The paper a deep-learning based approach to estimate 3D-geometric information such as depth and surface normal from a single image with regularization using semantic edges and information about planes in the scene. It proposes a novel NN architecture with a 4-stream CNN to predict surface normals, depth, a planar mask and semantic edge respectively the output of which goes into a DCRF layer for non-local regularization. The paper also provides a back-propagation algorithm for end to end training. In the experiments, the paper further proposes a novel planar evaluation criteria and verify the robustness and effectiveness of their methods over the current state of the art on the NYU v2 depth dataset.

The paper provides a novel solution to depth estimation from a single image which significantly improves the estimation quality over the state of the art. In particular, the usage of planarity and semantic edges in this context is novel and is expected to have a significant impact on 3D geometry estimation in indoor scenes and other human-engineered places that have abundant planar surfaces as well as 3D editing applications for the same. The comparative results show clear value over the state of the art. Some suggestions: - A few more qualitative results in 3D views should be provided. - Please compare results with the work in reference [2]: A. Bansal, B. Russell, and A. Gupta., Marr Revisited: 2D-3D Model Alignment via Surface Normal Prediction, CVPR, 2016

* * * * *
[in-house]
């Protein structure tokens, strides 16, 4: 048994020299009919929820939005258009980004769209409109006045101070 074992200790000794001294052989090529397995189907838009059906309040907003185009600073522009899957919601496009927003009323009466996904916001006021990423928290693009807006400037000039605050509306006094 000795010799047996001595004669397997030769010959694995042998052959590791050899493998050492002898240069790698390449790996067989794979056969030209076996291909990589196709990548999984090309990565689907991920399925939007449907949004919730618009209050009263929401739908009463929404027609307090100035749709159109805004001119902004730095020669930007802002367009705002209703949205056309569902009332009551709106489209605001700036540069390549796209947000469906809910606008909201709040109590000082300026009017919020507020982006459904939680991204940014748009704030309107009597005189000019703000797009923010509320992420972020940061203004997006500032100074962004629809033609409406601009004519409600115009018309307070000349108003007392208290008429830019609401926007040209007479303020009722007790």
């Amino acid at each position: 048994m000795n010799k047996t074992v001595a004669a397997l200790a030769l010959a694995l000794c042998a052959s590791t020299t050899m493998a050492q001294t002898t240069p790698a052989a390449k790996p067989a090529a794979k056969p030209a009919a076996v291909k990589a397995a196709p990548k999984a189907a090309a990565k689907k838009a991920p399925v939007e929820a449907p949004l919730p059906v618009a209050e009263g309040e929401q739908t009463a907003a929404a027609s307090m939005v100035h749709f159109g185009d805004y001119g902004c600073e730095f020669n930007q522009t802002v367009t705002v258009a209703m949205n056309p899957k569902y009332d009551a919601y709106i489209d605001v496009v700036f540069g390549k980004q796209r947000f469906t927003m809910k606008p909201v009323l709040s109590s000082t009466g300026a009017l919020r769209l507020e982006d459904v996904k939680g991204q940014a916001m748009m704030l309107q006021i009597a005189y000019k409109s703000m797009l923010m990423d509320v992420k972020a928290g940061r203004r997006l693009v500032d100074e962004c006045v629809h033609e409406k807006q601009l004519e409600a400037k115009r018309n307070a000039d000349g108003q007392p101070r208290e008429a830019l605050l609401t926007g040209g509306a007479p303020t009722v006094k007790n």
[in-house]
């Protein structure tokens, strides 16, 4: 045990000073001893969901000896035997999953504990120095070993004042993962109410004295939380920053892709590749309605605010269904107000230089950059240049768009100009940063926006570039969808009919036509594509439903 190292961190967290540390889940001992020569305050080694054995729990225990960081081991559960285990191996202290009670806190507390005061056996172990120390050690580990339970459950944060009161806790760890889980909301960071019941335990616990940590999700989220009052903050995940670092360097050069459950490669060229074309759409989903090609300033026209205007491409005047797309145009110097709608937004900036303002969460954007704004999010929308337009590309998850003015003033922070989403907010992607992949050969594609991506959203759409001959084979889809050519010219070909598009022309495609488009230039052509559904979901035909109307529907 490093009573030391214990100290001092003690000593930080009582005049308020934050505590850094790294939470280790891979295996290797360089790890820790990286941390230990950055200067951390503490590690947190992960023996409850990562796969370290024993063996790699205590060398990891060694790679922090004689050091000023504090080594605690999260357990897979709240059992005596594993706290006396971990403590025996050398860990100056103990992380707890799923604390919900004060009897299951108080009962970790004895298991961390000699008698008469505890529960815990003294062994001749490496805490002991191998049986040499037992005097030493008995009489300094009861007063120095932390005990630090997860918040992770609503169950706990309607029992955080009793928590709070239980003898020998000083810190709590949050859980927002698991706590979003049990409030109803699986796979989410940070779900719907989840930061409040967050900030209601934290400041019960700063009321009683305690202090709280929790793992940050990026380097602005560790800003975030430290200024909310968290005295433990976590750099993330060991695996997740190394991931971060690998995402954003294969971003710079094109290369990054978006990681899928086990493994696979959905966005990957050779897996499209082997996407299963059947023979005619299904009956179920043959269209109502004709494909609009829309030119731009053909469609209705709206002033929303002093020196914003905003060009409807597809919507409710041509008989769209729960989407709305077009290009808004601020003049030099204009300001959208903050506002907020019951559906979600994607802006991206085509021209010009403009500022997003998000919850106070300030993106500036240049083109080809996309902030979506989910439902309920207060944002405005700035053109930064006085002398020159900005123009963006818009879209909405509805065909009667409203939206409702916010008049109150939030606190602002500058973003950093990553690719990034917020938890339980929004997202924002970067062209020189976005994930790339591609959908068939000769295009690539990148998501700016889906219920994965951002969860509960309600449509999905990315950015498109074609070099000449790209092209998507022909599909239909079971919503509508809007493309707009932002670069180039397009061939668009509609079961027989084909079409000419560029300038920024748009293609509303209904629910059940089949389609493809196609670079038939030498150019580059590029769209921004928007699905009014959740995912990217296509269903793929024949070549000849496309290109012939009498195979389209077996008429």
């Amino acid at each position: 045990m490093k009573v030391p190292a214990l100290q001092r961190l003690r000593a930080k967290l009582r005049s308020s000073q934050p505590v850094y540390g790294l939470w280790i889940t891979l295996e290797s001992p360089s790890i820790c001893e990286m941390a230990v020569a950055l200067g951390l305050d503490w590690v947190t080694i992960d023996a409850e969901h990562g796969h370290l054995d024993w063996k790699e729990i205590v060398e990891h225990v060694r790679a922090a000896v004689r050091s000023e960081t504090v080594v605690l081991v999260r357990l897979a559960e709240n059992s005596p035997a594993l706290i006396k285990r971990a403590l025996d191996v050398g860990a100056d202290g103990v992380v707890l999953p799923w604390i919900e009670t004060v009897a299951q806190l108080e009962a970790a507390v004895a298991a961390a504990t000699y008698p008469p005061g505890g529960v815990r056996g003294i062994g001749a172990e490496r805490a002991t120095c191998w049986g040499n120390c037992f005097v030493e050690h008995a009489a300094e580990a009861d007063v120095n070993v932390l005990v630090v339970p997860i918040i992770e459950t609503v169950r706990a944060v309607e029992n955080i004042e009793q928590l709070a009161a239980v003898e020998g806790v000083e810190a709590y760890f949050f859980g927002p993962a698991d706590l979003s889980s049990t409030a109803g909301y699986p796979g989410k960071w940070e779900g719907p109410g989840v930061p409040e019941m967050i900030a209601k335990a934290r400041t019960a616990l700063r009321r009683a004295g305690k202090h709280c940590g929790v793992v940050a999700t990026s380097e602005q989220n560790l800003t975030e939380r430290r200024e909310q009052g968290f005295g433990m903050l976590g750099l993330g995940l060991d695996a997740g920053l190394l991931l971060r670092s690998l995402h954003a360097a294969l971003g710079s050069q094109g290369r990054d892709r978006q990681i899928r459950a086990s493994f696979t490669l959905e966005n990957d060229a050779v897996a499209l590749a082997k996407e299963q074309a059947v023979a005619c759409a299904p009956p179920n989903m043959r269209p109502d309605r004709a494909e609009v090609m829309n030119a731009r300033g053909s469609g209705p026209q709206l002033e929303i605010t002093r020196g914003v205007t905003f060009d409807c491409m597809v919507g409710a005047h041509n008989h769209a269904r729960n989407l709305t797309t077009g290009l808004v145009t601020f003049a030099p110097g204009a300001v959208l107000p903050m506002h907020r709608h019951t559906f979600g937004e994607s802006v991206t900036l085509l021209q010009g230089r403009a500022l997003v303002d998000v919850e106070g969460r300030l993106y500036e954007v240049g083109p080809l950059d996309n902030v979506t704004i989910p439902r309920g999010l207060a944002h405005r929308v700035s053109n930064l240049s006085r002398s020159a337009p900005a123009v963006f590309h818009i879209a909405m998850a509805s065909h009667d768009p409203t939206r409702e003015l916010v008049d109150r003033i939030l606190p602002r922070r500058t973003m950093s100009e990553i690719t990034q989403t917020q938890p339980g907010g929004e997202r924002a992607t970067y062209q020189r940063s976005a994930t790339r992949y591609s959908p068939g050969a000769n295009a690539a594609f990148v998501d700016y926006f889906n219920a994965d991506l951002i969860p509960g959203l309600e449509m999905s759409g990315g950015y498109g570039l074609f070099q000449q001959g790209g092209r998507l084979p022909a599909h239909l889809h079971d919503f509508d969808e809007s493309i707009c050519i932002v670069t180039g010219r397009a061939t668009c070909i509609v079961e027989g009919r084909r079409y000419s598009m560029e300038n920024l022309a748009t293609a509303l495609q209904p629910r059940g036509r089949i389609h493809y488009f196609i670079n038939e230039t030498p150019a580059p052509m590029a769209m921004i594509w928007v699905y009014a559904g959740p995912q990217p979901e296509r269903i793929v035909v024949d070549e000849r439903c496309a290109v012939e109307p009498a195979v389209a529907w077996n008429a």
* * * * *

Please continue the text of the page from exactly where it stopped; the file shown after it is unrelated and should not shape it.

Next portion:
2-Confident (read it all; understood it all reasonably well)

See below.